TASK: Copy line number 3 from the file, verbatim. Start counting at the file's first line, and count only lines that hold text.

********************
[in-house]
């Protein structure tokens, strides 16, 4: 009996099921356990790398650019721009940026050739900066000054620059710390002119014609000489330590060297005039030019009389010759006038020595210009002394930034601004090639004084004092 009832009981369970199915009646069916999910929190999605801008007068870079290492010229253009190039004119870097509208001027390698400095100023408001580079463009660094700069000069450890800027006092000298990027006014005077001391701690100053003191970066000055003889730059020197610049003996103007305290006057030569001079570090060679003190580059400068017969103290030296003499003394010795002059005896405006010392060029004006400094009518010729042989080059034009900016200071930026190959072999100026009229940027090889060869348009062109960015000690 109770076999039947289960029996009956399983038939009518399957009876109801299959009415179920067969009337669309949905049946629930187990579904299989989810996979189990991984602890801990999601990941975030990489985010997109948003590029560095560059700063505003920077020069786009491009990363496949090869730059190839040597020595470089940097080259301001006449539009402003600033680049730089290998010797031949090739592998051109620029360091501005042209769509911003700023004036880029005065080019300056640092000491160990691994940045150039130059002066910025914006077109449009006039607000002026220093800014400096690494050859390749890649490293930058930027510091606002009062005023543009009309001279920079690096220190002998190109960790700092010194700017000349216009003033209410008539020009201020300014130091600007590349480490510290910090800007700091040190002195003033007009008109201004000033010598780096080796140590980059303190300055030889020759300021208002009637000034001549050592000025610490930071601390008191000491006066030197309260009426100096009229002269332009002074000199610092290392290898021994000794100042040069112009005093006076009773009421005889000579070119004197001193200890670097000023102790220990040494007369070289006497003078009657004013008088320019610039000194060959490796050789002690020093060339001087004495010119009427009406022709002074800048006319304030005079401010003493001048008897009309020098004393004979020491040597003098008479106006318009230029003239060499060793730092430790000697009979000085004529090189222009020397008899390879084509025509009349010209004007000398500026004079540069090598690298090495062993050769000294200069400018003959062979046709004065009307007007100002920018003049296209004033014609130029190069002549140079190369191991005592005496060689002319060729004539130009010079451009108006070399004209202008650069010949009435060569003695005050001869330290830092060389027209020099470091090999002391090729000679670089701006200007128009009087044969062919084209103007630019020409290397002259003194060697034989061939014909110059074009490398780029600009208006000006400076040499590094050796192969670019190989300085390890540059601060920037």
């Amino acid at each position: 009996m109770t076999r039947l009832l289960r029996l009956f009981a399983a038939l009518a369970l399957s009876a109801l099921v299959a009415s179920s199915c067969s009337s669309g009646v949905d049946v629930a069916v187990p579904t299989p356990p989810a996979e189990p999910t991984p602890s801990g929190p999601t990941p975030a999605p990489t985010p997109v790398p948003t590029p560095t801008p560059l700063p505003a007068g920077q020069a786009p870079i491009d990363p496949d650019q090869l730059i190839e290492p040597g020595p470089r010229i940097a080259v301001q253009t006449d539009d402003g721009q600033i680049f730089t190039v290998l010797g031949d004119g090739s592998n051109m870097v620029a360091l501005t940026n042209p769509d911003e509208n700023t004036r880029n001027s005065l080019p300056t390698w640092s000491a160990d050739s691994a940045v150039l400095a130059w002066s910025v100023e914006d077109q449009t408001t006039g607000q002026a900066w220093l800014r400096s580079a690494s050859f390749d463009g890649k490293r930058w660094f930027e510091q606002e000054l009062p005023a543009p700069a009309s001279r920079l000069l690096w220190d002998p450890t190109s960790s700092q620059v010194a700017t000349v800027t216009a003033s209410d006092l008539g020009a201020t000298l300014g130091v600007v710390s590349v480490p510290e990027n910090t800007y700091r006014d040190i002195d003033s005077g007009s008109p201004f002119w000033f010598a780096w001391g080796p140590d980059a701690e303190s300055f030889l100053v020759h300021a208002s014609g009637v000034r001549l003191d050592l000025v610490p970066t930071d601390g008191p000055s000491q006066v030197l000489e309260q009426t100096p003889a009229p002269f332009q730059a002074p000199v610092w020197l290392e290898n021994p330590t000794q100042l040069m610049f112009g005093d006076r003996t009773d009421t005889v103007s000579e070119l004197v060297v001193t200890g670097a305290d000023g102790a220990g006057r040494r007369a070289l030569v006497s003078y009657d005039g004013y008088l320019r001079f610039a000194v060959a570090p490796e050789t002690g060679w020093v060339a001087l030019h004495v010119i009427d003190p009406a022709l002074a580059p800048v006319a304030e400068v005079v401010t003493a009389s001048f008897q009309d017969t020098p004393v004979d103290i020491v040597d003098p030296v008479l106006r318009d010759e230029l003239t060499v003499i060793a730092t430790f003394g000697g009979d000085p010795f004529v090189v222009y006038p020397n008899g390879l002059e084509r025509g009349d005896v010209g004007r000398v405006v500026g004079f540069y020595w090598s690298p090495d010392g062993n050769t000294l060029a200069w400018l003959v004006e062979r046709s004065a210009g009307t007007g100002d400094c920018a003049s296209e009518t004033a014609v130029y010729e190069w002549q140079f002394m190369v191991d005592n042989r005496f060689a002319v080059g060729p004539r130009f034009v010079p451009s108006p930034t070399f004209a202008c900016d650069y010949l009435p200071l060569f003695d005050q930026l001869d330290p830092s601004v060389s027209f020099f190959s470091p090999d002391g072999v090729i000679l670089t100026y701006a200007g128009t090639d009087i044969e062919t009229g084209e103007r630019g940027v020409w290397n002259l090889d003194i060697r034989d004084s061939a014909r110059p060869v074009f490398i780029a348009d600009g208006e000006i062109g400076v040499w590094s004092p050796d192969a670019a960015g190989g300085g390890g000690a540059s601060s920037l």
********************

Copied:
């Amino acid at each position: 009996m109770t076999r039947l009832l289960r029996l009956f009981a399983a038939l009518a369970l399957s009876a109801l099921v299959a009415s179920s199915c067969s009337s669309g009646v949905d049946v629930a069916v187990p579904t299989p356990p989810a996979e189990p999910t991984p602890s801990g929190p999601t990941p975030a999605p990489t985010p997109v790398p948003t590029p560095t801008p560059l700063p505003a007068g920077q020069a786009p870079i491009d990363p496949d650019q090869l730059i190839e290492p040597g020595p470089r010229i940097a080259v301001q253009t006449d539009d402003g721009q600033i680049f730089t190039v290998l010797g031949d004119g090739s592998n051109m870097v620029a360091l501005t940026n042209p769509d911003e509208n700023t004036r880029n001027s005065l080019p300056t390698w640092s000491a160990d050739s691994a940045v150039l400095a130059w002066s910025v100023e914006d077109q449009t408001t006039g607000q002026a900066w220093l800014r400096s580079a690494s050859f390749d463009g890649k490293r930058w660094f930027e510091q606002e000054l009062p005023a543009p700069a009309s001279r920079l000069l690096w220190d002998p450890t190109s960790s700092q620059v010194a700017t000349v800027t216009a003033s209410d006092l008539g020009a201020t000298l300014g130091v600007v710390s590349v480490p510290e990027n910090t800007y700091r006014d040190i002195d003033s005077g007009s008109p201004f002119w000033f010598a780096w001391g080796p140590d980059a701690e303190s300055f030889l100053v020759h300021a208002s014609g009637v000034r001549l003191d050592l000025v610490p970066t930071d601390g008191p000055s000491q006066v030197l000489e309260q009426t100096p003889a009229p002269f332009q730059a002074p000199v610092w020197l290392e290898n021994p330590t000794q100042l040069m610049f112009g005093d006076r003996t009773d009421t005889v103007s000579e070119l004197v060297v001193t200890g670097a305290d000023g102790a220990g006057r040494r007369a070289l030569v006497s003078y009657d005039g004013y008088l320019r001079f610039a000194v060959a570090p490796e050789t002690g060679w020093v060339a001087l030019h004495v010119i009427d003190p009406a022709l002074a580059p800048v006319a304030e400068v005079v401010t003493a009389s001048f008897q009309d017969t020098p004393v004979d103290i020491v040597d003098p030296v008479l106006r318009d010759e230029l003239t060499v003499i060793a730092t430790f003394g000697g009979d000085p010795f004529v090189v222009y006038p020397n008899g390879l002059e084509r025509g009349d005896v010209g004007r000398v405006v500026g004079f540069y020595w090598s690298p090495d010392g062993n050769t000294l060029a200069w400018l003959v004006e062979r046709s004065a210009g009307t007007g100002d400094c920018a003049s296209e009518t004033a014609v130029y010729e190069w002549q140079f002394m190369v191991d005592n042989r005496f060689a002319v080059g060729p004539r130009f034009v010079p451009s108006p930034t070399f004209a202008c900016d650069y010949l009435p200071l060569f003695d005050q930026l001869d330290p830092s601004v060389s027209f020099f190959s470091p090999d002391g072999v090729i000679l670089t100026y701006a200007g128009t090639d009087i044969e062919t009229g084209e103007r630019g940027v020409w290397n002259l090889d003194i060697r034989d004084s061939a014909r110059p060869v074009f490398i780029a348009d600009g208006e000006i062109g400076v040499w590094s004092p050796d192969a670019a960015g190989g300085g390890g000690a540059s601060s920037l």